Compassion Is More Than A Feeling
Some people think that empathy and compassion are synonymous. They aren’t, because compassion is more than a feeling.
You have to actually do something to be compassionate. So others have suggested that compassion is “empathy in action.”
“Empathy in action” definition limits compassion
- It makes compassion dependent on empathy.
- It relies on a shared emotional experience.
- It precludes other motivators of compassion.
What motivates you to show compassion?
While empathy is a great motivator for compassionate behavior, it’s not the only one.
The practice of compassion can be motivated by emotions, e.g. “I feel for her. I’ve been through something similar so I can relate.” This is what most people view as empathy, an emotional experience that connects people. In this case, compassion indeed is empathy in action.
It can be motivated by logical analysis, e.g. “I have skills that could help. By serving on the Habitat for Humanity board, I could use those skills to help a family have a home.” This would redefine compassion as thoughts in action.
It can be motivated by principles and values, e.g. “I believe that every child deserves a stable adult role-model, so I will volunteer for Big Brothers Big Sisters.” Now compassion is equated with values in action.
It can be motivated by guilt, e.g. “I feel so badly that I have more than enough to eat while others are starving.” Here, compassion is simply a form of making things right.
Compassion without emotions?
“But how can you really be compassionate without an emotional component?” you might ask.
You can’t. Compassion isn’t possible without Openness, which means emotional transparency; valuing the emotional experience of our selves and others. Empathy is only one of three ways to do this.
Two more ways to be open
Validation, which is the act of affirming and valuing another person’s emotional motives and experiences. e.g. “Your feelings matter. It’s OK to be upset. I’m listening.”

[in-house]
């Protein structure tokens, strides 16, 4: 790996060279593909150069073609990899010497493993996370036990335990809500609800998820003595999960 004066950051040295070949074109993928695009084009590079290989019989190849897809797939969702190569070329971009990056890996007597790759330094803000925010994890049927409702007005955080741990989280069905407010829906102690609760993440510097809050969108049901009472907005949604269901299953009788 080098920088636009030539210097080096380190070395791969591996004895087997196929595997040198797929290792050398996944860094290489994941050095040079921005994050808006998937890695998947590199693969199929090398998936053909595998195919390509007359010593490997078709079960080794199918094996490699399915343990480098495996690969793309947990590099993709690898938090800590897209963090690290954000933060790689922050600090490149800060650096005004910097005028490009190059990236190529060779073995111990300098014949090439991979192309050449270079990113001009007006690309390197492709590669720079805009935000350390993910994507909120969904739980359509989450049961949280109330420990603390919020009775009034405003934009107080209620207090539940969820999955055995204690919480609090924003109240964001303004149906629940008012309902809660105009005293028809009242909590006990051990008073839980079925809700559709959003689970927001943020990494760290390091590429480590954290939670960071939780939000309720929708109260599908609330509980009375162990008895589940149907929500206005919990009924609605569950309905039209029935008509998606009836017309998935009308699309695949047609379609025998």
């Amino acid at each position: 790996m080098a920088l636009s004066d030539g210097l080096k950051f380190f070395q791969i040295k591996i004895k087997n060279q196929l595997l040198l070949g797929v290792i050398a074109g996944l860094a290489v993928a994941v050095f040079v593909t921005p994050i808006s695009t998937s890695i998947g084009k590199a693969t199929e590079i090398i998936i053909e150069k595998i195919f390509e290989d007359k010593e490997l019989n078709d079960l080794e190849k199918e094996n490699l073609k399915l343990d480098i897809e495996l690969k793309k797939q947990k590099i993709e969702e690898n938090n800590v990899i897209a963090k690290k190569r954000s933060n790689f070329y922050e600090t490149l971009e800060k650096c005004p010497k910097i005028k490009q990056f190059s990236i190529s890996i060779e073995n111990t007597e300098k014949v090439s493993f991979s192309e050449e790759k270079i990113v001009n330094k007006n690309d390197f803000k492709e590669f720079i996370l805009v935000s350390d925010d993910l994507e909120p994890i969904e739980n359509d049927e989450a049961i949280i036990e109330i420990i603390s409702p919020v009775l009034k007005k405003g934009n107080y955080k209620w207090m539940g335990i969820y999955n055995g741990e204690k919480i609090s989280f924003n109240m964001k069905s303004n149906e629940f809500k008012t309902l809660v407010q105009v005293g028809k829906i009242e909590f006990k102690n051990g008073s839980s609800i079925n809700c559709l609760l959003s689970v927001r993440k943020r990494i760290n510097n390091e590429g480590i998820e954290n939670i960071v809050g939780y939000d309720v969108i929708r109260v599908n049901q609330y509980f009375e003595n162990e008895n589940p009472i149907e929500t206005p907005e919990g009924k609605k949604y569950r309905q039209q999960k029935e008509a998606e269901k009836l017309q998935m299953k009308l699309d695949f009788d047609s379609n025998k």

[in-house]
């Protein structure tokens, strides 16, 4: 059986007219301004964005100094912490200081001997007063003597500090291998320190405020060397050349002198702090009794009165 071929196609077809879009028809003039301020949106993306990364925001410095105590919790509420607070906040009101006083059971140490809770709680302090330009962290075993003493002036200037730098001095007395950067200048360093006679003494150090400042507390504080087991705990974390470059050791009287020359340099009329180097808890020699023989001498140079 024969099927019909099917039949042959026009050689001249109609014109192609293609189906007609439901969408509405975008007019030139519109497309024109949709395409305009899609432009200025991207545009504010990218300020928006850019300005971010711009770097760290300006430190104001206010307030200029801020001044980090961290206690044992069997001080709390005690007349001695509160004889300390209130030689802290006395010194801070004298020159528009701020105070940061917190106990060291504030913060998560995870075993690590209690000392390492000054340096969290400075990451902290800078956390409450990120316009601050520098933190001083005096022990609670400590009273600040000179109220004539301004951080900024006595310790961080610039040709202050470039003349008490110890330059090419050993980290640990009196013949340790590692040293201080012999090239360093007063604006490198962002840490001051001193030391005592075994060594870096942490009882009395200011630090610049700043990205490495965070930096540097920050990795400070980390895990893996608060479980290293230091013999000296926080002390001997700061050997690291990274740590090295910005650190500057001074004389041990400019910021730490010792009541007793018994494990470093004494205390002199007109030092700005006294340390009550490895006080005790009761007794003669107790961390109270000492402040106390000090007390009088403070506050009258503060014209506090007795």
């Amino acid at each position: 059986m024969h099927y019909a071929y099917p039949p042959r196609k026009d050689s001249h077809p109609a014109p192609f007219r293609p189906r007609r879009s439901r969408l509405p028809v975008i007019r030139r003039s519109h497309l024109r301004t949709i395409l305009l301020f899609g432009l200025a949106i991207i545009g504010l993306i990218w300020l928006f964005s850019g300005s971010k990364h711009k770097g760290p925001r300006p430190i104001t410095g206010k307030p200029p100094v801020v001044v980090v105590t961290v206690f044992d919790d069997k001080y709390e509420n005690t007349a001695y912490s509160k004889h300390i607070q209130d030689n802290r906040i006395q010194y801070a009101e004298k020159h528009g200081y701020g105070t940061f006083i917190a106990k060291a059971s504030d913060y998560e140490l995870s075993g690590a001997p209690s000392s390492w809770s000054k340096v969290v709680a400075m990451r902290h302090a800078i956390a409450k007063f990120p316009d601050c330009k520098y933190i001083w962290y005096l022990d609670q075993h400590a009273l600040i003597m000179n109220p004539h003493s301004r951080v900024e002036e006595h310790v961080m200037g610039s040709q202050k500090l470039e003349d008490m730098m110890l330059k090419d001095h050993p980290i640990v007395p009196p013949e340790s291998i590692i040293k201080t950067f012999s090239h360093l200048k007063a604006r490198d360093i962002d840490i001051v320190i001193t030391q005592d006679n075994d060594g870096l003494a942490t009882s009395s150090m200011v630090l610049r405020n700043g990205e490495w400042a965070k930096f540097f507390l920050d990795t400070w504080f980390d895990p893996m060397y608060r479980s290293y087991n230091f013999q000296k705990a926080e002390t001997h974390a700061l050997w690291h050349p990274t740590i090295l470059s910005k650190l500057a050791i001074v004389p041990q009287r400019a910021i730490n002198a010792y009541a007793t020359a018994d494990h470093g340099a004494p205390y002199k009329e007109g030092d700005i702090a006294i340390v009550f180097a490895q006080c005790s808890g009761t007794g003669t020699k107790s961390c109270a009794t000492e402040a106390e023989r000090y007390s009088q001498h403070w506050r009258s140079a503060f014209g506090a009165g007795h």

Validation is not empathy. It does not rely on shared emotional experiences, although it needs to be sincere.
The third way to practice openness is disclosure, which is the act of sharing your own emotional motives and experiences, e.g. “I’m angry about what happened last night,” or “I want to feel safe in this relationship.” Disclosure is a self-ful act that also connects people. The vulnerability of disclosure sends the message that you care enough about yourself to let others know and ask for what you want, and it sends the message to others that it’s safe to share emotions. Disclosure in not empathy because it’s not about the other person.
Compassion can be motivated by more than empathy, so don’t limit it with the definition of “empathy in action”. Once motivated, compassion can be activated by Empathy, Validation, and Disclosure. Any of these can get the ball rolling for practicing real compassion. Read our blog post to learn more about the differences between compassion vs. empathy!
Compassion is the practice of demonstrating that people are valuable, capable, and responsible in every interaction.
We are on a mission to bring more compassion to every workplace in the world. It starts with recognizing that compassion is accessible to anyone and it can be learned and practiced in every interaction.
Learn more about The Compassion Mindset, our enterprise program for bringing more compassion to your workplace.
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